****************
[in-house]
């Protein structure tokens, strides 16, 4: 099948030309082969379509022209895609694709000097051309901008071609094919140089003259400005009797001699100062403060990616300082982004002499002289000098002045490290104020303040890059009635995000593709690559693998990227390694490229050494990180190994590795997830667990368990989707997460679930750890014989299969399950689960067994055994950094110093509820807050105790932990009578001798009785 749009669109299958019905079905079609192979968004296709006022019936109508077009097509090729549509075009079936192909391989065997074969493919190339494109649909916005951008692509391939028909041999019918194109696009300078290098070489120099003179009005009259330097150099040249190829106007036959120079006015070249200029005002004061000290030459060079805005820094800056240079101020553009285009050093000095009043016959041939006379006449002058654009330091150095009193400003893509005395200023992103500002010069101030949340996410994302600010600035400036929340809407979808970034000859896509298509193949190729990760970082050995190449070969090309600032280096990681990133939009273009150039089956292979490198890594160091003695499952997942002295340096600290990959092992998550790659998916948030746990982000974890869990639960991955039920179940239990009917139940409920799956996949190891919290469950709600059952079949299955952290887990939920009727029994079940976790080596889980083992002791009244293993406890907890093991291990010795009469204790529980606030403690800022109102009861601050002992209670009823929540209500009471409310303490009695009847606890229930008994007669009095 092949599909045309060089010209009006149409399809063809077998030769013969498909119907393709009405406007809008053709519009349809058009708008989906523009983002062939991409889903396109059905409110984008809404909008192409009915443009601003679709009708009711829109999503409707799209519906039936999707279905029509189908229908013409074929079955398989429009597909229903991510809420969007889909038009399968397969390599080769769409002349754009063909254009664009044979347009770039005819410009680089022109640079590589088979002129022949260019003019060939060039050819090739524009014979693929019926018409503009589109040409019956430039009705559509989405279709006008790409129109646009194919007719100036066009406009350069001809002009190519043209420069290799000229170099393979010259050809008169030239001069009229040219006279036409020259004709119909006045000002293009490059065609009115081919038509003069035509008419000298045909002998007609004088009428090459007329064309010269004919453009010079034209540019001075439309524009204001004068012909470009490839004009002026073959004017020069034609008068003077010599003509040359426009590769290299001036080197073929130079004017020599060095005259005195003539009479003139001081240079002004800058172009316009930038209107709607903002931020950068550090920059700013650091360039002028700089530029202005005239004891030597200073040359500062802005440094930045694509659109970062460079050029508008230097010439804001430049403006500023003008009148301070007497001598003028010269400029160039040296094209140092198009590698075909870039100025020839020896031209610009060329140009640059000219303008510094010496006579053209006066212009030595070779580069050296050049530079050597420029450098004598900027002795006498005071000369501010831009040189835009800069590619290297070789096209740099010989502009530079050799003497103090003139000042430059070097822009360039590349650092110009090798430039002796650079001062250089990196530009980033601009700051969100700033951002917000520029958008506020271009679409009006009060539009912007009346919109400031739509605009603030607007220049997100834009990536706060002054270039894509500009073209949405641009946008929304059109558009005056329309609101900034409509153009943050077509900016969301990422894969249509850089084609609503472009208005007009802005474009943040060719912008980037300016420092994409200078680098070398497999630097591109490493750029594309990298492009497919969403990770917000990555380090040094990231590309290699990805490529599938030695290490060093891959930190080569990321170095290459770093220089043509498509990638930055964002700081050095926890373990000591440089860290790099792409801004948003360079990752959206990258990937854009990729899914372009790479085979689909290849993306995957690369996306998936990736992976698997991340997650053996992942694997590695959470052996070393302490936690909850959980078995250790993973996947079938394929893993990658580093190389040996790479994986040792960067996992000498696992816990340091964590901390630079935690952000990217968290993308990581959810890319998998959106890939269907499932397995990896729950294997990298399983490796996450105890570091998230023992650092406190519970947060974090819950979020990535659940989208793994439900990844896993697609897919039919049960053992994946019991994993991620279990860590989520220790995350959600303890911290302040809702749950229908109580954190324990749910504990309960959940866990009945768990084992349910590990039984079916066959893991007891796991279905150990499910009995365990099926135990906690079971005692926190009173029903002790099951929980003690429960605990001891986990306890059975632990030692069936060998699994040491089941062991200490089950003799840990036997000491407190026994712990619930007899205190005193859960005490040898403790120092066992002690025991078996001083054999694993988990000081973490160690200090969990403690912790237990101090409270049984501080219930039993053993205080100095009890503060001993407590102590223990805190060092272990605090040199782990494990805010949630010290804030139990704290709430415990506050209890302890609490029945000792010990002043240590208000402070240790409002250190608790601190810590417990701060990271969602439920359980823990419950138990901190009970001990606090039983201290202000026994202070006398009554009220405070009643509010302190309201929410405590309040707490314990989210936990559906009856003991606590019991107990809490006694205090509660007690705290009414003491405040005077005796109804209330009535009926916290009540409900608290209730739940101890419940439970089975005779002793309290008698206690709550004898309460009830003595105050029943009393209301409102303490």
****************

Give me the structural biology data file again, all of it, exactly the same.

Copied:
[in-house]
């Protein structure tokens, strides 16, 4: 099948030309082969379509022209895609694709000097051309901008071609094919140089003259400005009797001699100062403060990616300082982004002499002289000098002045490290104020303040890059009635995000593709690559693998990227390694490229050494990180190994590795997830667990368990989707997460679930750890014989299969399950689960067994055994950094110093509820807050105790932990009578001798009785 749009669109299958019905079905079609192979968004296709006022019936109508077009097509090729549509075009079936192909391989065997074969493919190339494109649909916005951008692509391939028909041999019918194109696009300078290098070489120099003179009005009259330097150099040249190829106007036959120079006015070249200029005002004061000290030459060079805005820094800056240079101020553009285009050093000095009043016959041939006379006449002058654009330091150095009193400003893509005395200023992103500002010069101030949340996410994302600010600035400036929340809407979808970034000859896509298509193949190729990760970082050995190449070969090309600032280096990681990133939009273009150039089956292979490198890594160091003695499952997942002295340096600290990959092992998550790659998916948030746990982000974890869990639960991955039920179940239990009917139940409920799956996949190891919290469950709600059952079949299955952290887990939920009727029994079940976790080596889980083992002791009244293993406890907890093991291990010795009469204790529980606030403690800022109102009861601050002992209670009823929540209500009471409310303490009695009847606890229930008994007669009095 092949599909045309060089010209009006149409399809063809077998030769013969498909119907393709009405406007809008053709519009349809058009708008989906523009983002062939991409889903396109059905409110984008809404909008192409009915443009601003679709009708009711829109999503409707799209519906039936999707279905029509189908229908013409074929079955398989429009597909229903991510809420969007889909038009399968397969390599080769769409002349754009063909254009664009044979347009770039005819410009680089022109640079590589088979002129022949260019003019060939060039050819090739524009014979693929019926018409503009589109040409019956430039009705559509989405279709006008790409129109646009194919007719100036066009406009350069001809002009190519043209420069290799000229170099393979010259050809008169030239001069009229040219006279036409020259004709119909006045000002293009490059065609009115081919038509003069035509008419000298045909002998007609004088009428090459007329064309010269004919453009010079034209540019001075439309524009204001004068012909470009490839004009002026073959004017020069034609008068003077010599003509040359426009590769290299001036080197073929130079004017020599060095005259005195003539009479003139001081240079002004800058172009316009930038209107709607903002931020950068550090920059700013650091360039002028700089530029202005005239004891030597200073040359500062802005440094930045694509659109970062460079050029508008230097010439804001430049403006500023003008009148301070007497001598003028010269400029160039040296094209140092198009590698075909870039100025020839020896031209610009060329140009640059000219303008510094010496006579053209006066212009030595070779580069050296050049530079050597420029450098004598900027002795006498005071000369501010831009040189835009800069590619290297070789096209740099010989502009530079050799003497103090003139000042430059070097822009360039590349650092110009090798430039002796650079001062250089990196530009980033601009700051969100700033951002917000520029958008506020271009679409009006009060539009912007009346919109400031739509605009603030607007220049997100834009990536706060002054270039894509500009073209949405641009946008929304059109558009005056329309609101900034409509153009943050077509900016969301990422894969249509850089084609609503472009208005007009802005474009943040060719912008980037300016420092994409200078680098070398497999630097591109490493750029594309990298492009497919969403990770917000990555380090040094990231590309290699990805490529599938030695290490060093891959930190080569990321170095290459770093220089043509498509990638930055964002700081050095926890373990000591440089860290790099792409801004948003360079990752959206990258990937854009990729899914372009790479085979689909290849993306995957690369996306998936990736992976698997991340997650053996992942694997590695959470052996070393302490936690909850959980078995250790993973996947079938394929893993990658580093190389040996790479994986040792960067996992000498696992816990340091964590901390630079935690952000990217968290993308990581959810890319998998959106890939269907499932397995990896729950294997990298399983490796996450105890570091998230023992650092406190519970947060974090819950979020990535659940989208793994439900990844896993697609897919039919049960053992994946019991994993991620279990860590989520220790995350959600303890911290302040809702749950229908109580954190324990749910504990309960959940866990009945768990084992349910590990039984079916066959893991007891796991279905150990499910009995365990099926135990906690079971005692926190009173029903002790099951929980003690429960605990001891986990306890059975632990030692069936060998699994040491089941062991200490089950003799840990036997000491407190026994712990619930007899205190005193859960005490040898403790120092066992002690025991078996001083054999694993988990000081973490160690200090969990403690912790237990101090409270049984501080219930039993053993205080100095009890503060001993407590102590223990805190060092272990605090040199782990494990805010949630010290804030139990704290709430415990506050209890302890609490029945000792010990002043240590208000402070240790409002250190608790601190810590417990701060990271969602439920359980823990419950138990901190009970001990606090039983201290202000026994202070006398009554009220405070009643509010302190309201929410405590309040707490314990989210936990559906009856003991606590019991107990809490006694205090509660007690705290009414003491405040005077005796109804209330009535009926916290009540409900608290209730739940101890419940439970089975005779002793309290008698206690709550004898309460009830003595105050029943009393209301409102303490």